Of course it’s different with Jeter, because of his Yankee legend status and his desire to keep such matters behind closed doors.

Yes, it’s different with Jeter. It’s always different with Jeter. Because he’s the uber-selfless captain who would never set himself above the team or demand special treatment because he’s Derek Jeter.

Does anyone else’s head hurt yet?

Yet the GM seemed unconcerned about bruised feelings.

And here’s where I lose my mind because, well, because I don’t really give a flying you-know-what about Derek Jeter‘s feelings. Derek Jeter, to me, is just about the most unsympathetic figure in the entire sports world. Aside from the fact that he’s rich and successful and marrying Minka Kelly, he’s been the epitome of a media darling in New York City, supposedly home to the meanest, toughest set of writers in the world. So yeah, color me unimpressed.

Let’s be clear, I don’t know Jeter, I’ve never talked to Jeter, I have no idea what Jeter thinks about pretty much anything, so I’m basically going off of what these writers think about him. And the picture that’s emerging gets more annoying to me everytime someone writes a new column. Jeter’s unhappy about his contract? Cry me a river. He feels disrespected? He got paid $18 million a year and given a player option for his age 40 season when no one else in the industry had any interest whatsoever in acquiring him at anywhere near that price. Please, by all means, someone disrespect me like that.

At some point, someone is going to have to hurt Jeter’s feelings like this, because no one has ever done it before. Jeter’s always been overrated, the media has generally implied that he’s underpaid, and nothing he does ever gets the sort of scrutiny any other athlete or celebrity in New York gets. The guy has lived about as sheltered a life as you possibly could in his circumstances, but now reality and age are catching up to him, and to hear basically every sports writer in New York tell it, Jeter isn’t adjusting too well to it. Continuing to shelter him and worry about stoking his feelings as he approaches 40 years old isn’t in the best interests of anyone. Derek Jeter might not want to think about having to change positions, and he might not want anyone else to talk about it. But we will, because age catches up to everyone sooner or later, and not talking about it doesn’t change that.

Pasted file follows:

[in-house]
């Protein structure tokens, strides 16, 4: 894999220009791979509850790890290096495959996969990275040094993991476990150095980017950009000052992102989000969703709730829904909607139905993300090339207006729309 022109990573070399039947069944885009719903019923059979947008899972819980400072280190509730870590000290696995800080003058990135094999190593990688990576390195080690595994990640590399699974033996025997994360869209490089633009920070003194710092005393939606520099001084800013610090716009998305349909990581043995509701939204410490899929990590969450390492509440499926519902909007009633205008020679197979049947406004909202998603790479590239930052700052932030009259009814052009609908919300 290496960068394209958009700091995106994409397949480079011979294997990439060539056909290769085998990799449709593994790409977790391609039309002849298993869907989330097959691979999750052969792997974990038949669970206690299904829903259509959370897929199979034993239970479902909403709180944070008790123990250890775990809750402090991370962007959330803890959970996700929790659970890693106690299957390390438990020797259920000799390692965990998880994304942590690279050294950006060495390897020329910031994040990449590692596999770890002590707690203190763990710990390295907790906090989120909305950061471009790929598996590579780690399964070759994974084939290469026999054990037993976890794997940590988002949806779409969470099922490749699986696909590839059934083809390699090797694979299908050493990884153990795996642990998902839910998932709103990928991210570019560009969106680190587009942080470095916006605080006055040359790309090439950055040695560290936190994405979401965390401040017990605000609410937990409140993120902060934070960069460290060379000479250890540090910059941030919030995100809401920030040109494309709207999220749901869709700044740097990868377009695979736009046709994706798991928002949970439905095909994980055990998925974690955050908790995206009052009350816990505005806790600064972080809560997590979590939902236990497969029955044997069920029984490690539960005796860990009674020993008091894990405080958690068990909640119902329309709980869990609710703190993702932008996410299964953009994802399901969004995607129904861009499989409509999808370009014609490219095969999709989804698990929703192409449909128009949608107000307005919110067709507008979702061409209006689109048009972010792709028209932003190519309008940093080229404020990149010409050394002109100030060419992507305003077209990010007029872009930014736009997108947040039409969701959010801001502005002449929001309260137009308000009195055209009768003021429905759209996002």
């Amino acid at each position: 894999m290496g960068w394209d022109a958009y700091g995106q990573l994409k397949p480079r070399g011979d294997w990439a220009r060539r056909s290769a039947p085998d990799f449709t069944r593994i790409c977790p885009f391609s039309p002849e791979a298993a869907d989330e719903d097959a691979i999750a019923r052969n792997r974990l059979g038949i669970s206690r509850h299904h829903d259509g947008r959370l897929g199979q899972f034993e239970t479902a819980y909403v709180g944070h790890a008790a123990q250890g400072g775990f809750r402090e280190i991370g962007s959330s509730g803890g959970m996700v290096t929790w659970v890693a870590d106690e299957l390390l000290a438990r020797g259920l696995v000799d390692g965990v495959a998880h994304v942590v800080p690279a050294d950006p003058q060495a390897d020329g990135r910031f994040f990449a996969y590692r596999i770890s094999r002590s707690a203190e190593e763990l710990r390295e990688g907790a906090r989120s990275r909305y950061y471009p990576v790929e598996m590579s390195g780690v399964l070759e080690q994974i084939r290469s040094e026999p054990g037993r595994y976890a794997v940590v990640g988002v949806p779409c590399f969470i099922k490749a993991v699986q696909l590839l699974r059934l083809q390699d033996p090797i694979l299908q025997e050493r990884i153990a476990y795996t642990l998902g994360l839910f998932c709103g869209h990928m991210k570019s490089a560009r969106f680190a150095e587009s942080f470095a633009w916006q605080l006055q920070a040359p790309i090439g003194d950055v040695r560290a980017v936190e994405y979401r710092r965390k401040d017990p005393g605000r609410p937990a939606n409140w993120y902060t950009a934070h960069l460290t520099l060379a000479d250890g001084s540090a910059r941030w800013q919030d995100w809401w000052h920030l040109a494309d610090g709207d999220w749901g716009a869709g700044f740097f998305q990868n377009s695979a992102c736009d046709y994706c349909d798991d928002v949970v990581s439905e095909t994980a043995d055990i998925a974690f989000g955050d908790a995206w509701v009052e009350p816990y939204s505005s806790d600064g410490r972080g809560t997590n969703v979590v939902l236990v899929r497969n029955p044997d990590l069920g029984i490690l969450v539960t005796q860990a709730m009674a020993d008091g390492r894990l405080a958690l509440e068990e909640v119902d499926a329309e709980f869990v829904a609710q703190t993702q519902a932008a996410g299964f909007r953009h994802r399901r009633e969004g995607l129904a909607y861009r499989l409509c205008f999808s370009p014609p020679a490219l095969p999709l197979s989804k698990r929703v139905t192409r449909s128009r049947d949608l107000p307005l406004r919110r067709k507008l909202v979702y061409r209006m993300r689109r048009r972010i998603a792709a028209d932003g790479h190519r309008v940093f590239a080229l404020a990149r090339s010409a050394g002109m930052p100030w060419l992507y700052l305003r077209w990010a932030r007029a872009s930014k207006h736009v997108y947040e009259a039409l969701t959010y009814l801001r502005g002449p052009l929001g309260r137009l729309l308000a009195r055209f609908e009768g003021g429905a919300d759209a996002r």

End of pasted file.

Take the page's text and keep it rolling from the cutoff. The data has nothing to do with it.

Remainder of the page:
And if you think this is bad, what happens when Jeter can neither play shortstop nor produce offensively in 2013, then picks up his player option for 2014? And God forbid he wants to play in 2015.

At least I’ll have plenty to write about.

“My job isn’t to make friends,” he said. “My job is to do what’s right for the organization. I’ll do what I’m paid to do at all costs.”

Talking about a move that is years away wasn’t necessarily the best way to heal Jeter’s hard feelings about the contract negotiations. But should that matter? It’s clear how Cashman feels, and clear he’s doing things his way. At least until told otherwise.

To which I say: long live Brian Cashman!

Born in Southwestern Ohio and currently residing on the Chesapeake Bay, Brien is a former editor-in-chief of IIATMS who now spends most of his time sitting on his deck watching his tomatoes ripen and consuming far more MLB Network programming than is safe for one's health or sanity.

About Brien Jackson

Born in Southwestern Ohio and currently residing on the Chesapeake Bay, Brien is a former editor-in-chief of IIATMS who now spends most of his time sitting on his deck watching his tomatoes ripen and consuming far more MLB Network programming than is safe for one's health or sanity.

27 thoughts on “Maybe Jeter Needs to Have His Feelings Hurt

  1. "When looking at his contemporaries Mr. Jeter has had a fine career [on AND off the field]" is what i meant to say

  2. Brien, there's a distinction between Derek Jeter and what people write about Derek Jeter.

    The people who have "overrated"Jeter (using your term, one with which I disagree) are part of the group that TALKS about Jeter, a group that includes you, me, just about everyone in the NY media … but it does not include Jeter himself. About the only thing I've heard from Jeter this off-season was during the press conference when his extension was announced, and he said comparatively little.

    Yeah, Jeter said that he resented it when Cashman told him to shop his deal around, because Jeter had no intention of playing for any team other than the Yankees. Oddly, he got a lot of criticism for saying this. Didn't we WANT Jeter to say something like this, that he felt a strong loyalty to the team and the organization and the fans? In contrast, we have Albert Pujols, who has given the Cards an ultimatum to sign him within 25 days OR ELSE, and everyone is fine with that.